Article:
For younger children. Wed. 1:30 p.m. Free (tickets and registration required). University Synagogue, 11960 Sunset Blvd., Los Angeles. (310) 472-1255. ” target=”_blank” title=”bethshirshalom.org”>bethshirshalom.org.

TEMPLE KOL TIKVAH
Wed. 2 p.m., 4 p.m. (afternoon service), 5:15 p.m. (Yizkor/Neilah). Free. Temple Kol Tikvah, 20400 Ventura Blvd., Woodland Hills. (818) 348-0670. ” target=”_blank” title=”leobaecktemple.org”>leobaecktemple.org.

TEMPLE ADAT ELOHIM
For parents who want to attend High Holy Days services with their young children (preschoolers to second-graders; older siblings permitted), this 30-minute service is for you. Wed. 3-3:30 p.m. Free. Temple Adat Elohim, 2420 E. Hillcrest Drive, Thousand Oaks. (805) 497-7101. ” target=”_blank” title=”templejudea.com”>templejudea.com.

STEPHEN S. WISE TEMPLE
Join Stephen S. Wise for this service designed for children (birth to age 6) and their families. Stephen S. Wise Temple Clergy will lead this musical and age-appropriate service, so that families can celebrate Yom Kippur together. Wed. 4 p.m. Free (no tickets required). Skirball Cultural Center, Magnin Auditorium, 2701 N. Sepulveda Blvd., Los Angeles. (310) 889-2383. “>wisela.org.

Are we missing a service? E-mail us at calendar@jewishjournal.com.

Repenting with our eyes


Is the mind more powerful than the heart? This question was hovering in the air during an insightful Torah class last week given by Rabbi Yosef Kanefsky, spiritual leader of B’nai David-Judea Congregation. Kanefsky presented two distinct views of the concept of teshuvah, which is commonly referred to as “repentance” but means, more precisely, “to return.”

He talked about the teshuvah of the mind and the teshuvah of the heart.

To explain the teshuvah of the mind, Kanefsky quoted from Maimonides (the Rambam) and his Laws of Teshuvah. The premise is that we all start with a blank slate and with an equal power to use our God-given free will: “If one desires to turn himself to the path of good and be righteous, the choice is his. Should he desire to turn to the path of evil and be wicked, the choice is his.”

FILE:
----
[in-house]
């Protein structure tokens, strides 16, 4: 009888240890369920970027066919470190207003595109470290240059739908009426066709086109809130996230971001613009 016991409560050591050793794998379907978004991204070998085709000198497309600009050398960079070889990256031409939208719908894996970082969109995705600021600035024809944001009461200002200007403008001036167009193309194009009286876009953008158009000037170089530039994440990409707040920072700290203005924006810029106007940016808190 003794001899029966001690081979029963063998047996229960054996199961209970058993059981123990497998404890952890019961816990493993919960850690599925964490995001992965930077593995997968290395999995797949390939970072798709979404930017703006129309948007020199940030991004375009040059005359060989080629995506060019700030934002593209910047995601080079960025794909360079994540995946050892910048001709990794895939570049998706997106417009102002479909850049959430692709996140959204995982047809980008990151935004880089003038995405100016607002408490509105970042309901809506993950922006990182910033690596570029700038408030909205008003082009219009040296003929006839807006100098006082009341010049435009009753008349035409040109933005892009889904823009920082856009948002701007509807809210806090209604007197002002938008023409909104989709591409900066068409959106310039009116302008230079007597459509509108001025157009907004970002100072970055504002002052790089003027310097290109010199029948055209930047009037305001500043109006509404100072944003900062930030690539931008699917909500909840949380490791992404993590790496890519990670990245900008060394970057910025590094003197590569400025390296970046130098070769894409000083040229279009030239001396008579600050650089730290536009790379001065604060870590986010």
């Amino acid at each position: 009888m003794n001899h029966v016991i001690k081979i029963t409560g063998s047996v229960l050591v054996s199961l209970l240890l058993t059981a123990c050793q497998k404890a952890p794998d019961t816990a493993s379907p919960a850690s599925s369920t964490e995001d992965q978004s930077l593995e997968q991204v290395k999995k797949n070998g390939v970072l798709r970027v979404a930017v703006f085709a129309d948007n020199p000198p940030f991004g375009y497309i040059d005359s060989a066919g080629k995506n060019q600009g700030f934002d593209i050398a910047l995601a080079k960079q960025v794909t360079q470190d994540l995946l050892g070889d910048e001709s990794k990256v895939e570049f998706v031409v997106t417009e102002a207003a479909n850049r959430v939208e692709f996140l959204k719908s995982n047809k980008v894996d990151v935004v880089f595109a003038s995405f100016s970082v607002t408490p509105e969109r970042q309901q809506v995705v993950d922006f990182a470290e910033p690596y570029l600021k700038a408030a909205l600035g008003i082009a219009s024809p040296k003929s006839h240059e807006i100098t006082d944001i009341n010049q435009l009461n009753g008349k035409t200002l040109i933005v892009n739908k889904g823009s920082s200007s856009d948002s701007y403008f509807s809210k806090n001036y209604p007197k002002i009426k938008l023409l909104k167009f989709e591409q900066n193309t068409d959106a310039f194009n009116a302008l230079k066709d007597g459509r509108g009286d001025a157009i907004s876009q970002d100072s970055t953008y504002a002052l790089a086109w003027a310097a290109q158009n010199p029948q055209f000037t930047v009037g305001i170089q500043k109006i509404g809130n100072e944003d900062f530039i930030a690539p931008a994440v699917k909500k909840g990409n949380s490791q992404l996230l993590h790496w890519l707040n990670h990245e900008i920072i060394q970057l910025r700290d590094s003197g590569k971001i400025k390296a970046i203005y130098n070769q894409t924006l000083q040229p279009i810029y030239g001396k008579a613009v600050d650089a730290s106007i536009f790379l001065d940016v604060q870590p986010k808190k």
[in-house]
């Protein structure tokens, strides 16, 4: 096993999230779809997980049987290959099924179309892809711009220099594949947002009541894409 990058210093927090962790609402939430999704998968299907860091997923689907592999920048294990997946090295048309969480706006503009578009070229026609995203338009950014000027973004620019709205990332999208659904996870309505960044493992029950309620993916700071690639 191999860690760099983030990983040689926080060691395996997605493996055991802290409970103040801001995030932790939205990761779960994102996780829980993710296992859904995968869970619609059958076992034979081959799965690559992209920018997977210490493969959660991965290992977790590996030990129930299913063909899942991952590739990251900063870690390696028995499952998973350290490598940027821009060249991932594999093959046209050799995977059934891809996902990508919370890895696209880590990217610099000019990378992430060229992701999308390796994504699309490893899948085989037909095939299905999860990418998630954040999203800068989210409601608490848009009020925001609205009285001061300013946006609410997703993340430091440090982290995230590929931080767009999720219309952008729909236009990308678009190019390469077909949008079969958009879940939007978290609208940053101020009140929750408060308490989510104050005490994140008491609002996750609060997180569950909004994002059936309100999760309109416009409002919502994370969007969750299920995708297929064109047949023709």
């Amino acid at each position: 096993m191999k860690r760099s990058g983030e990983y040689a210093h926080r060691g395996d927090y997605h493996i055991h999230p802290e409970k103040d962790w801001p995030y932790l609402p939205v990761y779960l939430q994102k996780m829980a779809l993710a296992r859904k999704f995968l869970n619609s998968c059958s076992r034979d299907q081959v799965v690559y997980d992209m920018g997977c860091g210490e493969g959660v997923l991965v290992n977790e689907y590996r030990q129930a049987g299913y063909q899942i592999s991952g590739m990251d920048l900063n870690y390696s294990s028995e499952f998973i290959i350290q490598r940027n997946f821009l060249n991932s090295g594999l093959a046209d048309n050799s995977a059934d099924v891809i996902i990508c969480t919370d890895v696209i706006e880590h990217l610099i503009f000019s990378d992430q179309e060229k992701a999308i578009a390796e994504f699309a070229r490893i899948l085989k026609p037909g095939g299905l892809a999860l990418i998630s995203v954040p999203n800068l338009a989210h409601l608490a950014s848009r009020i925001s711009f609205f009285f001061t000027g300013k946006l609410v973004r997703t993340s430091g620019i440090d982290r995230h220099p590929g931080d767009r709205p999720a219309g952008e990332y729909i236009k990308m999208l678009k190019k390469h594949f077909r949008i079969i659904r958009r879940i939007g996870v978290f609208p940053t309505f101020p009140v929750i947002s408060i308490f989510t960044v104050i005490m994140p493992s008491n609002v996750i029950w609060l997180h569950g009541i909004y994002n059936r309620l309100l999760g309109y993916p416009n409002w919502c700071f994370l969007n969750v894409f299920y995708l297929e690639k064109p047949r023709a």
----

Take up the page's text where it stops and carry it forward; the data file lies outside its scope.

Of course, there are huge impediments to achieving the ideal moral state of mind, not least our physical drives and emotional vulnerabilities, which the Rambam calls “the dark and turbid matter that is ours.”

How does one hope to conquer these impediments? By transcending the emotional idea of belief and entering the state of constant knowingness of God and our God-given power of free will.

Kanefsky quoted Rabbi Joseph Soloveitchik’s commentary on the Rambam: “I would say that ‘to know’ (lei’da) means that our conviction of the existence of God should become a constant and continuous awareness of God, a level of awareness never marred by inattention; ‘to believe’ (le’ha’amin), on the other hand, implies no prohibition on inattentiveness. ‘I believe’ — but it may happen that I become distracted at times from the thing in which I believe.”

Similarly, Soloveitchik adds that the assumption of free choice “cannot rely on belief by itself; it also depends on knowledge, on a feeling of being wholly charged by the tension present in this God-given factor of free choice.”

It follows that correcting our transgressions should also be mindful — hence the Rambam’s call for a “verbal confession.” Again, we are using our free choice to “confess before God” and “cleanse our hands” of our transgression.

The core idea, then, behind this approach is to use the power of our minds and our free will to reach higher levels of goodness and Godliness.

But here’s the catch: If our free will is constantly tainted by our physical and emotional impediments, how “free” are we? And, consequently, how realistic is it to put so much faith in our minds?

This is where Kanefsky introduced the teshuvah of the heart, through the teachings of the mystic Rabbi A.I. Kook. This view holds that we are all born basically good — that, as Rav Kook writes, “It is impossible for a person to fundamentally change his soul’s form and good nature.”

Because “it is a requisite of human nature to pursue the righteous path,” then, whenever a person sins, “if he has not suffered a total spiritual degeneration, his sensitivity will cause him disquiet, and he will suffer pain. He will become zealous to repent, to redress his wrongdoing, until he can feel that his sin has been purged away.”

In essence, Rav Kook interprets teshuvah as “returning” to our innate goodness — to our all-knowing souls that are always connected to God.

So, while the Rambam talks about using our minds to bond with God, Rav Kook talks about using our hearts to uncover the God that is already in us. Both approaches, while complicated and multilayered, are personally empowering.

Therefore, you won’t be surprised to hear that in the great Jewish tradition of seeking balance, it’s smart to incorporate both ideas. As Kanefsky explained, we need to be aware of the power of our minds to control our actions through our God-given free will, but we must also allow our hearts to help us connect to our better and more soulful selves.

If I may complicate your life a little further, I’d like to propose a third teshuvah, this one inspired by the personal example of my friend Rabbi Kanefsky himself: the teshuvah of the eyes.